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00000181-fa79-da89-a38d-fb7f2b600000Region of Boom is a reporting team at KUOW.We are tracking growth in metropolitan Seattle, which is being reshaped by the demands of a fast-growing technology sector led by Amazon. It’s a boom on a grand scale bestowing wealth and opportunity upon some and disruption and displacement upon others. Take a look at where development is happening now and make sure to tell us what is going on in your own neighborhood.Follow the ongoing discussion at #regionofboomThis project is edited by Carol Smith.

FOR SALE: Nearly 100-year-old Seattle church with dwindling congregation

Marsha Tolon poses for a portrait at University Christian Church, which she has been attending since 1984. The church is for sale because its dwindling congregation cannot afford to maintain it.
KUOW Photo/Megan Farmer
Marsha Tolon poses for a portrait at University Christian Church, which she has been attending since 1984. The church is for sale because its dwindling congregation cannot afford to maintain it.

Seattle is famous for not going to church. According to one study, Seattle has the second highest rate of residents who once went to church, but don’t anymore.

But Seattle has a lot of historic churches. They cost a lot of money to keep up – money the churches don’t have. So some of them are closing down.

The University Christian Church in the University District is a big cathedral-like space. The main sanctuary opened in 1928. The church members at the time mortgaged their houses to pay for it. But the church is selling the building to a developer because its members can’t afford to maintain it anymore.

Bob Tanac has attended this church with his wife for more than 60 years. He’s been a greeter for 20.

Tanac said that the sanctuary is built to hold 1,200 congregants, plus more in the balcony. But in recent years, the church has struggled to attract 50 people to services.

“Sometimes it was 44,” Tanac said.  Tanac would greet them cheerfully, he said, hoping that visitors would return again. They seldom did.

One chronic problem with older churches: They have a lot of maintenance costs, and it takes a lot of money to patch the roof and keep them heated or cooled.

“We had to make a choice between heating it in the winter times,” said Marsha Tolon, who’s been coming to the University Christian Church since 1984.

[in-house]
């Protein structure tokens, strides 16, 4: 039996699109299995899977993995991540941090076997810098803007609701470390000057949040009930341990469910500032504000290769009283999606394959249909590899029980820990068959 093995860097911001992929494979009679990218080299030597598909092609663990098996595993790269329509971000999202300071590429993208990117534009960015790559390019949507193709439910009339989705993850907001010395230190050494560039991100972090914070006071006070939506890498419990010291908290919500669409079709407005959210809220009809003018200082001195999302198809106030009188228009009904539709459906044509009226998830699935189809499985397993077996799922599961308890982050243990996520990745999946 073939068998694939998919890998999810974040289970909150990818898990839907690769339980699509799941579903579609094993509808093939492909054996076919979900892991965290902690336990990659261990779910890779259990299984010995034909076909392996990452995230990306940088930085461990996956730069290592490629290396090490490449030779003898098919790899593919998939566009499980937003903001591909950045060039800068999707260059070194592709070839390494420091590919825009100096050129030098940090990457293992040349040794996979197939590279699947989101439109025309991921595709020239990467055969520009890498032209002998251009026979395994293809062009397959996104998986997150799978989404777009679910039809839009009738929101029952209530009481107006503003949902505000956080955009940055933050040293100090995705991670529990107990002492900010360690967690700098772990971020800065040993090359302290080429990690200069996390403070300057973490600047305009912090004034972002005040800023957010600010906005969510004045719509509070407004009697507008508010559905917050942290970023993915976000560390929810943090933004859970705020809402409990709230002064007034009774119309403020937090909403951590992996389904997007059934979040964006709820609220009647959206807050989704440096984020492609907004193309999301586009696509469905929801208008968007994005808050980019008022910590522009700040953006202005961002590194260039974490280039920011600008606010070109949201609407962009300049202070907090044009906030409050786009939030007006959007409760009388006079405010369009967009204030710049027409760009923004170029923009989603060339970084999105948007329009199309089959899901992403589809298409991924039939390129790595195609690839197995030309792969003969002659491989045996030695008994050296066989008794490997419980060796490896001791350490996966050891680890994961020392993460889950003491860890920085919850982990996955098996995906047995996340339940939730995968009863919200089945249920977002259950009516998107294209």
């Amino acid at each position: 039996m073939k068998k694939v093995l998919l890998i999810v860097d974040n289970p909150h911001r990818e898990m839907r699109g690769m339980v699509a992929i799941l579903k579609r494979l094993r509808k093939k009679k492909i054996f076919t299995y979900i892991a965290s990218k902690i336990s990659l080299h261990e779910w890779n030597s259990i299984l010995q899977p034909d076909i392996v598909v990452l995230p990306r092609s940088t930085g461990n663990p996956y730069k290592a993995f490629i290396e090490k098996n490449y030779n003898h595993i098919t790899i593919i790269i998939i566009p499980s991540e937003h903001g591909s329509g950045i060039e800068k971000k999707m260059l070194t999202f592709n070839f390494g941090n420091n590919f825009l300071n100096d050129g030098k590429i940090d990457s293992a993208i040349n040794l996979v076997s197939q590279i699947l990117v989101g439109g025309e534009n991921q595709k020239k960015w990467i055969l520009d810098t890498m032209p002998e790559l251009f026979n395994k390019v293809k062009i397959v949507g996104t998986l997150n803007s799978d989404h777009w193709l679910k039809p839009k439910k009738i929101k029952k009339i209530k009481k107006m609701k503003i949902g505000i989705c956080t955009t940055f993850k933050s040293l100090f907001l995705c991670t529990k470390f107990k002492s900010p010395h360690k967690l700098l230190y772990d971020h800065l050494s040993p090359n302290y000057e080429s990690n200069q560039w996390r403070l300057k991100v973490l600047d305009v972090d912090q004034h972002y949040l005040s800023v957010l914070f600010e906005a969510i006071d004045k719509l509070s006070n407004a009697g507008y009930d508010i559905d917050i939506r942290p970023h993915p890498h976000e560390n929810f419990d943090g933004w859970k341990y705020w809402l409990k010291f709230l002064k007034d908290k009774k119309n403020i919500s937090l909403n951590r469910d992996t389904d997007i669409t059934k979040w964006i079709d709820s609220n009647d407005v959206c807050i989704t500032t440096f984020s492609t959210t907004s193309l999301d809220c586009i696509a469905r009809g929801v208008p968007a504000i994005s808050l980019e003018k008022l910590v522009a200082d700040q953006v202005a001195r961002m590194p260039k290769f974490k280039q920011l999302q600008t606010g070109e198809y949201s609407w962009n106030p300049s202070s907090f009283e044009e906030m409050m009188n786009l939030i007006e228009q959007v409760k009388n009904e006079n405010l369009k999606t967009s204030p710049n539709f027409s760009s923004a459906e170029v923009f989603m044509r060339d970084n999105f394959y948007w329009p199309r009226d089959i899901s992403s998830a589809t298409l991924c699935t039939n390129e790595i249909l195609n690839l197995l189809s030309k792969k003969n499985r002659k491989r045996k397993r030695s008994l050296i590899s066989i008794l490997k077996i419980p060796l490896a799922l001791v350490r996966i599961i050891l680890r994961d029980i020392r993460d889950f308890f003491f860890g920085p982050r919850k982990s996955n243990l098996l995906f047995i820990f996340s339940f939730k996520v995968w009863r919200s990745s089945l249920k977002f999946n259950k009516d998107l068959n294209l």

“Sometimes, it was just overburdened to heat the whole sanctuary so we’d move ourselves into a smaller room for worship where it doesn’t take as much to make the people who’ve gathered more comfortable,” Tolon said.

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Then, there's the organ. The organist, David Barela, said that for many years the church's Casavant organ was the biggest organ in Seattle. Now, the instrument needs a major rebuild. 

The church sanctuary is up for sale now. It held its last church service in June. Part of the money from the sale will fund an endowment to support the social service providers who used to rent discounted space in the church offices.

Related: From an old church parking lot springs affordable housing

The church’s pastor helped his congregants process the loss. “Christ continues to be present in our lives,” former University Christian Church pastor Adam Harmon told them. “Even during a change like this, and the grief of moving on and leaving a location like this that we have been at for more than a century.”

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Another church in Lake City was facing similar issues, Tolon told KUOW. It had a newer building, but also had a small congregation that struggled with costs. That church had been searching for a partner that might be able to join forces.

“We (…) sort of dated for a while to understand whether we could work together and join into a new church,” Tolon said. The relationship seemed to work, and Tolon said the two churches plan to merge.

That gives Tolon and other congregants a sense of optimism about the future. Or, in Tolon’s words, that “you can be a part of a community where you still fit in.”